By Zainab Manzoor
Tue, 12, 19

Pakistani women are as good in sports as in any other field. All they need is an encouraging environment...

sports women

Women living in societies like Pakistan are used to the remark ‘Sports is for men’. The fact is that women can be as interested in sports as men are. In Pakistan, there are not many resources facilitating women in sports. There is complete absence of an environment for females to play games as males do. There are no separate playgrounds for women and there are not many women’s teams participating in any sports. Females in Pakistani society also have to face a social stigma if they show interest in playing a sport. This male-dominated society is riddled by the judgmental behaviour of people towards women in sports. This includes bullying, social isolation and other tags which sportswomen have to suffer according to the mentalities of the kind of people they come across.

Despite living in such a stereotypical society, there are many strong women in Pakistan who have given impressive performances in many international sport competitions such as the Olympics, world championships, Commonwealth Games, cricket and Asian Games. They have won gold medals in athletics, swimming, racing, cycling, karate and cricket. Their performances have always enabled them to win a good name for Pakistan.

While many Pakistani women are discouraged for their involvement in sports, there are so many inspirational examples who have challenged the norm and are defying all odds to live their dreams. Among them is Sana Mir, the former captain of the Pakistan women’s cricket team. She is the first woman cricketer to have achieved the number one rank in the ICC ODIs. She has won for Pakistan two gold medals - in the Asian Games in 2010 and 2014.

Another example is that of a girl who broke many stereotypes and zipped the mouths of many critics. She is Naseem Hameed who is said to be the fastest woman in South Asia. She is a track and field athlete who won a gold at the 100 meters event at the South Asian Federation Games (SAF) in Dhaka in 2010, by running the course in just 11.81 seconds. Now she is working as a coach at Aman Foundation and trains underprivileged children in Korangi.

Another young rising star who was just 14 when she achieved many victories for the Pakistan football team is Hajra Khan. She is the only footballer in Pakistan women’s football history to hit a record 100 goals in her career. Now she is the captain of the Pakistan women football team and plays as a striker and midfielder.

Samina Baig has shown that women are equal to men in power, courage and strength. She was only 25 when she conquered seven summits. She is the first and only woman from Pakistan to have climbed the Everest and seven other summits, such as Mount McKinley, Mount Elbrus, Mount Kilimanjaro, Mount Aconcagua, Carstensz Pyramid and Mount Vinson. Samina Baig is also recognised as the youngest Muslim woman to have achieved the astonishing feat. Rubab Raza has ruled the waves since when she was just 13 and became Pakistan’s first female Olympic swimmer. She did 50 meters free-style in the Summer Olympics, 2004. She also represented Pakistan in the South Asian Games (2006) and Commonwealth Games (2006). She has won two silver medals and one bronze medal and has become an inspiration for so many young women.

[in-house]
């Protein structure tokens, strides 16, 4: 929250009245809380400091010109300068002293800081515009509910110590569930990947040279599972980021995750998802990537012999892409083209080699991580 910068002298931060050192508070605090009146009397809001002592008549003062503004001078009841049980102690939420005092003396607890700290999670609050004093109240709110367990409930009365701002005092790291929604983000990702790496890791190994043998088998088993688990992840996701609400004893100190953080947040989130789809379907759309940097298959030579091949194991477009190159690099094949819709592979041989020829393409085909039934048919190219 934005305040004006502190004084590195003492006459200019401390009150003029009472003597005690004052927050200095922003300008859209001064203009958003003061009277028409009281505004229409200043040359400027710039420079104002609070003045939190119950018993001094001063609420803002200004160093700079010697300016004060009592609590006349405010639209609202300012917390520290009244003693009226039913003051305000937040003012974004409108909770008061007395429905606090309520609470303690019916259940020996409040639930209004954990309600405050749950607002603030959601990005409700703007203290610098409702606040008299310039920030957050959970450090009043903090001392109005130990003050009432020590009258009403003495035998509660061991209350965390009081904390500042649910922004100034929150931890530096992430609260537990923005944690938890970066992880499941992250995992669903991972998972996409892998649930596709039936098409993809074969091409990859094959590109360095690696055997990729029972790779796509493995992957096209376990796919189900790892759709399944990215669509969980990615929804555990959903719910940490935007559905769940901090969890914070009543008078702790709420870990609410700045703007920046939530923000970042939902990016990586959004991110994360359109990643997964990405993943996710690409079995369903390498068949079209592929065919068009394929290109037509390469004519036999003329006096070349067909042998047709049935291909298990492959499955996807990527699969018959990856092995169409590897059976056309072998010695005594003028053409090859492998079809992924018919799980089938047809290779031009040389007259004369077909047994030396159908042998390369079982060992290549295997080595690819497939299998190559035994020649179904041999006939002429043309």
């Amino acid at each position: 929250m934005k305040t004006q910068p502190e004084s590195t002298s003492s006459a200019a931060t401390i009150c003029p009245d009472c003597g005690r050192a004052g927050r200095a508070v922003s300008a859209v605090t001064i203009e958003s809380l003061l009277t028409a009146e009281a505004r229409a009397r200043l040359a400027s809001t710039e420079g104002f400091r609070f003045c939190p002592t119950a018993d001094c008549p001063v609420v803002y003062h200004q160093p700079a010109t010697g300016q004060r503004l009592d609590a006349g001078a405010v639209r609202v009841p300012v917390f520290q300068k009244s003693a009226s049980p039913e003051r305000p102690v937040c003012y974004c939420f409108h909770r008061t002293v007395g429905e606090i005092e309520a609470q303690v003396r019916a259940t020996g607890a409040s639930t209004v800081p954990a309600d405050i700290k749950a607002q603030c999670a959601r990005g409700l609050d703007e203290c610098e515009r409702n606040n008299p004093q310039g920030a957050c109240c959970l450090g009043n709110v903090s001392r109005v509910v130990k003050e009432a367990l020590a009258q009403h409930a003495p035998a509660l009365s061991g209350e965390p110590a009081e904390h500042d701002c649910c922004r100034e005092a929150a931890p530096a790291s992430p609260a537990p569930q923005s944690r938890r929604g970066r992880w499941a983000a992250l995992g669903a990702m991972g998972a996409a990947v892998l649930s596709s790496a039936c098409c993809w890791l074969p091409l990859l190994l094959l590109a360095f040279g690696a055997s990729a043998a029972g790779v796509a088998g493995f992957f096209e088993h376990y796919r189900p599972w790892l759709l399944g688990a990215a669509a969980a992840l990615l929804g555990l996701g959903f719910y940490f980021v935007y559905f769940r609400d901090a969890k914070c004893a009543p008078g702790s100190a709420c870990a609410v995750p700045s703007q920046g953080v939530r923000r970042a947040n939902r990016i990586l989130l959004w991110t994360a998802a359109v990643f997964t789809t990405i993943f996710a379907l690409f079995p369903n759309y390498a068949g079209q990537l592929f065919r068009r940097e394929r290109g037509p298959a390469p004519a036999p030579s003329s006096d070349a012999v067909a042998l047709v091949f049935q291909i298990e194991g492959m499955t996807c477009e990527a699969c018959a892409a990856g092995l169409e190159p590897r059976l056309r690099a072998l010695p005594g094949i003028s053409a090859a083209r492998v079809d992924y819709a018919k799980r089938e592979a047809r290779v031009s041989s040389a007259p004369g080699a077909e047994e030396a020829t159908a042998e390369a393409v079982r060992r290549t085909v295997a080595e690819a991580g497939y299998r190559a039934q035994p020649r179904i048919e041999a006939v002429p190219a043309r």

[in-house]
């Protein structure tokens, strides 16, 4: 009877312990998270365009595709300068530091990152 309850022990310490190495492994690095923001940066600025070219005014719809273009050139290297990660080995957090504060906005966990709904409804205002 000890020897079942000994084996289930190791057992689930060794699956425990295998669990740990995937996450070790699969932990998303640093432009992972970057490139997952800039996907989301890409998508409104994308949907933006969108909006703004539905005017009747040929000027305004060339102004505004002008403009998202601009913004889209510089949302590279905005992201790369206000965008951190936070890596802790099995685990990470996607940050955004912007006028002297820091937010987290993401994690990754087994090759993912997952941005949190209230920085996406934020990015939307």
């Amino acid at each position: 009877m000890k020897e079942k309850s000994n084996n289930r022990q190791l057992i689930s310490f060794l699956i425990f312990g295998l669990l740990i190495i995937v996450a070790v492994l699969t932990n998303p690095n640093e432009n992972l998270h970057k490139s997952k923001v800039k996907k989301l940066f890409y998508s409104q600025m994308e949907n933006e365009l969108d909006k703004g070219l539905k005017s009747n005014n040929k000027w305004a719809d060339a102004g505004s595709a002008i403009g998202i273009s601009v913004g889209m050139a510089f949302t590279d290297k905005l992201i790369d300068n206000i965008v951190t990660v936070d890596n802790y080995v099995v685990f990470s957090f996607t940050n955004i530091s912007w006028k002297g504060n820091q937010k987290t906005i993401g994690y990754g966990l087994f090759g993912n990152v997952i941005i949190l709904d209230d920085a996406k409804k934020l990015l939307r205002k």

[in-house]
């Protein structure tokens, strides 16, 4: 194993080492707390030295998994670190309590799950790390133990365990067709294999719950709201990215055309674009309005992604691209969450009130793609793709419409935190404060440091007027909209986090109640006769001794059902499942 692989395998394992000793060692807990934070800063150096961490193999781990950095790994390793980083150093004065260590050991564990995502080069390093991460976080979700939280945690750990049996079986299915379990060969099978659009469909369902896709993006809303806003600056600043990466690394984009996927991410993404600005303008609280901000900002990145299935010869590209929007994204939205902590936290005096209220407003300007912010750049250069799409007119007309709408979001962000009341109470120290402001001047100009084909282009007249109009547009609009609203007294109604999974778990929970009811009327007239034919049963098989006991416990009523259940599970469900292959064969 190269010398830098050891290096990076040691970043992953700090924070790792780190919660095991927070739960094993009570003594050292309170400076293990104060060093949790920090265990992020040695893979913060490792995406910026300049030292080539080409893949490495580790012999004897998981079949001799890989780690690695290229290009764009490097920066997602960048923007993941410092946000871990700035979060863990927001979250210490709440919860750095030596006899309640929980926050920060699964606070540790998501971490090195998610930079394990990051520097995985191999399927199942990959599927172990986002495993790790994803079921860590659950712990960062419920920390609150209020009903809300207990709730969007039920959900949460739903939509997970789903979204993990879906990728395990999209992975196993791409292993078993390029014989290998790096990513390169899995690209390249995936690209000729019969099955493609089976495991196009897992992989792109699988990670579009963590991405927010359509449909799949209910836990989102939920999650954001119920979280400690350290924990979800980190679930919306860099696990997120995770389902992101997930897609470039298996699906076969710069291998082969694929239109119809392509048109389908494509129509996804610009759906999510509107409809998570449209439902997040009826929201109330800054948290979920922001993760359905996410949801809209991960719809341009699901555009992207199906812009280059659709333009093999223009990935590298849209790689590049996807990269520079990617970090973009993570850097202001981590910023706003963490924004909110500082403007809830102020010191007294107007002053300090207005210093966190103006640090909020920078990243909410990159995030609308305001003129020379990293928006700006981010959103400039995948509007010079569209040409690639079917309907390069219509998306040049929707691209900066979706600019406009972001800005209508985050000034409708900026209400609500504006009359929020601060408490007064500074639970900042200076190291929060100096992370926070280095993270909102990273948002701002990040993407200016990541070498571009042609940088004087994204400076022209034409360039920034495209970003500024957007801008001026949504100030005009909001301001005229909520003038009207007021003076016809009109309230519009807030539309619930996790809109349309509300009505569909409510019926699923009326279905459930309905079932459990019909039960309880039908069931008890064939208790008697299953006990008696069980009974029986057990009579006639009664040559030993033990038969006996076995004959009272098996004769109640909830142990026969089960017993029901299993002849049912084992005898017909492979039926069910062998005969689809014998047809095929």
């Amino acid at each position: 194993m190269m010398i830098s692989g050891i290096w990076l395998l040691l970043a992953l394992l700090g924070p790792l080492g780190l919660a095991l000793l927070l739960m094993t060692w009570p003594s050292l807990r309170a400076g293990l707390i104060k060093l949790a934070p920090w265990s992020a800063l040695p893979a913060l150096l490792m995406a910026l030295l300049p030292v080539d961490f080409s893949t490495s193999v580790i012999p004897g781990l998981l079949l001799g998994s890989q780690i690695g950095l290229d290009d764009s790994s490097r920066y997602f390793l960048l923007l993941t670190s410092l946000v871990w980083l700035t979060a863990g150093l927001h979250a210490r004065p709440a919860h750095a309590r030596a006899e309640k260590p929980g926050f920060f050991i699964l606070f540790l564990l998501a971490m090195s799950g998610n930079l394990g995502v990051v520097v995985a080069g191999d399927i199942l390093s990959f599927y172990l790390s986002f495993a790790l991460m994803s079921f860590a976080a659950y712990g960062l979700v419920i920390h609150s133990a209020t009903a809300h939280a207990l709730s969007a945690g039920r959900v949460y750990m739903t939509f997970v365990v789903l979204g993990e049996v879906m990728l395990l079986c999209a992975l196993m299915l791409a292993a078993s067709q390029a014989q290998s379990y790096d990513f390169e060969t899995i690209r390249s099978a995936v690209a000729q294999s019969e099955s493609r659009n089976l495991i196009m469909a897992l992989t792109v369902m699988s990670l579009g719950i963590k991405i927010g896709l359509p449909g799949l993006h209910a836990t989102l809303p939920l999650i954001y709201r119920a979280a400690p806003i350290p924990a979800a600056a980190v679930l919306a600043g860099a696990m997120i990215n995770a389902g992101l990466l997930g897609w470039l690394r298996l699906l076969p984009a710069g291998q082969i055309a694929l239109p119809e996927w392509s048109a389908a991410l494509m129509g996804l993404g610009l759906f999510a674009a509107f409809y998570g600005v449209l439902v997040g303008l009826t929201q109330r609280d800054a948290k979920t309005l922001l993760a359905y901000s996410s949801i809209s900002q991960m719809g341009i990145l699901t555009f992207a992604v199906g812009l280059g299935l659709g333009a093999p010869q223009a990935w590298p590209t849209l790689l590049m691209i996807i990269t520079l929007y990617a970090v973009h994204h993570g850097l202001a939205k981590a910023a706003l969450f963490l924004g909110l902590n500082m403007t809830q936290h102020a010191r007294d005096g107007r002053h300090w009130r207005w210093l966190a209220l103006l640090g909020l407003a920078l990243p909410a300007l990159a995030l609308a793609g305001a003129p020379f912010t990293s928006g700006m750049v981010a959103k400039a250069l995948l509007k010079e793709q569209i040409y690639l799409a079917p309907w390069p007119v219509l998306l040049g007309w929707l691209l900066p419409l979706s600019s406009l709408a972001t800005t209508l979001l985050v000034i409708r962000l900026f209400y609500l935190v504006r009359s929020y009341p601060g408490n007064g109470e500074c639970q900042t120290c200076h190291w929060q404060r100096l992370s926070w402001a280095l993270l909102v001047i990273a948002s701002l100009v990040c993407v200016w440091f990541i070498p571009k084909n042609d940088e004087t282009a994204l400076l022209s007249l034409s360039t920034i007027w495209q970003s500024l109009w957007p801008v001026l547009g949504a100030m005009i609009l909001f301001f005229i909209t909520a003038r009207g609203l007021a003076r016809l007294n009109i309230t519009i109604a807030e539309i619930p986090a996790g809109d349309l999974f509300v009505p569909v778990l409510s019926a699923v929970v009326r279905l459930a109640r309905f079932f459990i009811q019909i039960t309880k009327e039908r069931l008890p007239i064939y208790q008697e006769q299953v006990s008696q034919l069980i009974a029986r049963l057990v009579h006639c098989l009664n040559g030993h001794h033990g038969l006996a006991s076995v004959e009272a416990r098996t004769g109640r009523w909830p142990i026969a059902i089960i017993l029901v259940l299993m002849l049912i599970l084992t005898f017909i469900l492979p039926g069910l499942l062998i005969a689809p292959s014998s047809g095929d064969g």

There are so many other examples of strong women in Pakistan. There is Maria Toorpakay Wazir, a squash player who used to disguise as a boy just to play with her brothers on the streets. She belongs to a town of KPK where being a Muslim girl taking part in sports is considered taboo. She was threatened by the Taliban after which she locked herself in her house for three years. Despite these issues, she did not give up and kept practising. This is how she won the first ever women’s event in the Nash Cup in Canada, the Southwest Squash Open and the Liberty Bell Open. She is ranked as the 56th female squash player in the world. In August 2007, President Pervez Musharraf presented her with the Salaam Pakistan Award.

Like Maria Toorpakay Wazir, there must be a lot of other women in Pakistan who are either hiding their gender or their passion. Maria stood and took a step for herself. She has definitely shown the way to other females - that if a girl is determined to make for herself a place in a predominantly male society, then there is no stopping her. There will soon be many more women in Pakistan who, instead of suppressing their dreams, will unveil their passion for sports and will let the world know about it.”

The writer is a freelance contributor. She can be reached at [email protected].com

Article originally published in the September issue of SouthAsia magazine